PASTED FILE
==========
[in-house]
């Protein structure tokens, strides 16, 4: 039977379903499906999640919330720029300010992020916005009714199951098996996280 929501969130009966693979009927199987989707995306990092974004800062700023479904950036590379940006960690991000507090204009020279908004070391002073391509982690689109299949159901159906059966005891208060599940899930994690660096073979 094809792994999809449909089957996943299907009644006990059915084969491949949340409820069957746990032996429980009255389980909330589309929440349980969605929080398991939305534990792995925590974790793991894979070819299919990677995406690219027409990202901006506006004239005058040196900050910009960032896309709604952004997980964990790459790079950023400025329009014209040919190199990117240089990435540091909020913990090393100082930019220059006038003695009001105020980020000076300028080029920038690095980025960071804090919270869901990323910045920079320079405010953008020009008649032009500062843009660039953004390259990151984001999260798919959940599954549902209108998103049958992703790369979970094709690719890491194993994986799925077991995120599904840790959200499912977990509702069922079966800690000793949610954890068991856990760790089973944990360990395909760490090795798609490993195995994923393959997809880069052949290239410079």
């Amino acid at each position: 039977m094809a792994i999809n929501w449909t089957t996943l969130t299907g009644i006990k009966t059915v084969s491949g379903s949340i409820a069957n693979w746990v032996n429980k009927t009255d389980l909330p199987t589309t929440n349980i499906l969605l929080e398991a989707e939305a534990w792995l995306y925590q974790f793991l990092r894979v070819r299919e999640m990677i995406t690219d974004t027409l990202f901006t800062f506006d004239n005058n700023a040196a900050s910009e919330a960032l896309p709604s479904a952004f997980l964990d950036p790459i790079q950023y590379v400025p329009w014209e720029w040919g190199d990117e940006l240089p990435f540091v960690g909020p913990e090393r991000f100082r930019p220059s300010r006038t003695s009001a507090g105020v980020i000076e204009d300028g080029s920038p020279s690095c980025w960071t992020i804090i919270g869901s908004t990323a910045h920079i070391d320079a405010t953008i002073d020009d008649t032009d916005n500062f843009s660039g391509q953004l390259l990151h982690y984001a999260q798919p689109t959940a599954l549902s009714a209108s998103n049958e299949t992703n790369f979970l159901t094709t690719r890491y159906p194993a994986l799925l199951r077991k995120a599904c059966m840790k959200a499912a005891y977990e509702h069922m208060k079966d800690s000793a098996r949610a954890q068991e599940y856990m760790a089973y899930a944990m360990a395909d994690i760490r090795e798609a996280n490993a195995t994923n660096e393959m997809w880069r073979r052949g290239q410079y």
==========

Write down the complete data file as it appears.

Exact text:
[in-house]
């Protein structure tokens, strides 16, 4: 039977379903499906999640919330720029300010992020916005009714199951098996996280 929501969130009966693979009927199987989707995306990092974004800062700023479904950036590379940006960690991000507090204009020279908004070391002073391509982690689109299949159901159906059966005891208060599940899930994690660096073979 094809792994999809449909089957996943299907009644006990059915084969491949949340409820069957746990032996429980009255389980909330589309929440349980969605929080398991939305534990792995925590974790793991894979070819299919990677995406690219027409990202901006506006004239005058040196900050910009960032896309709604952004997980964990790459790079950023400025329009014209040919190199990117240089990435540091909020913990090393100082930019220059006038003695009001105020980020000076300028080029920038690095980025960071804090919270869901990323910045920079320079405010953008020009008649032009500062843009660039953004390259990151984001999260798919959940599954549902209108998103049958992703790369979970094709690719890491194993994986799925077991995120599904840790959200499912977990509702069922079966800690000793949610954890068991856990760790089973944990360990395909760490090795798609490993195995994923393959997809880069052949290239410079």
């Amino acid at each position: 039977m094809a792994i999809n929501w449909t089957t996943l969130t299907g009644i006990k009966t059915v084969s491949g379903s949340i409820a069957n693979w746990v032996n429980k009927t009255d389980l909330p199987t589309t929440n349980i499906l969605l929080e398991a989707e939305a534990w792995l995306y925590q974790f793991l990092r894979v070819r299919e999640m990677i995406t690219d974004t027409l990202f901006t800062f506006d004239n005058n700023a040196a900050s910009e919330a960032l896309p709604s479904a952004f997980l964990d950036p790459i790079q950023y590379v400025p329009w014209e720029w040919g190199d990117e940006l240089p990435f540091v960690g909020p913990e090393r991000f100082r930019p220059s300010r006038t003695s009001a507090g105020v980020i000076e204009d300028g080029s920038p020279s690095c980025w960071t992020i804090i919270g869901s908004t990323a910045h920079i070391d320079a405010t953008i002073d020009d008649t032009d916005n500062f843009s660039g391509q953004l390259l990151h982690y984001a999260q798919p689109t959940a599954l549902s009714a209108s998103n049958e299949t992703n790369f979970l159901t094709t690719r890491y159906p194993a994986l799925l199951r077991k995120a599904c059966m840790k959200a499912a005891y977990e509702h069922m208060k079966d800690s000793a098996r949610a954890q068991e599940y856990m760790a089973y899930a944990m360990a395909d994690i760490r090795e798609a996280n490993a195995t994923n660096e393959m997809w880069r073979r052949g290239q410079y």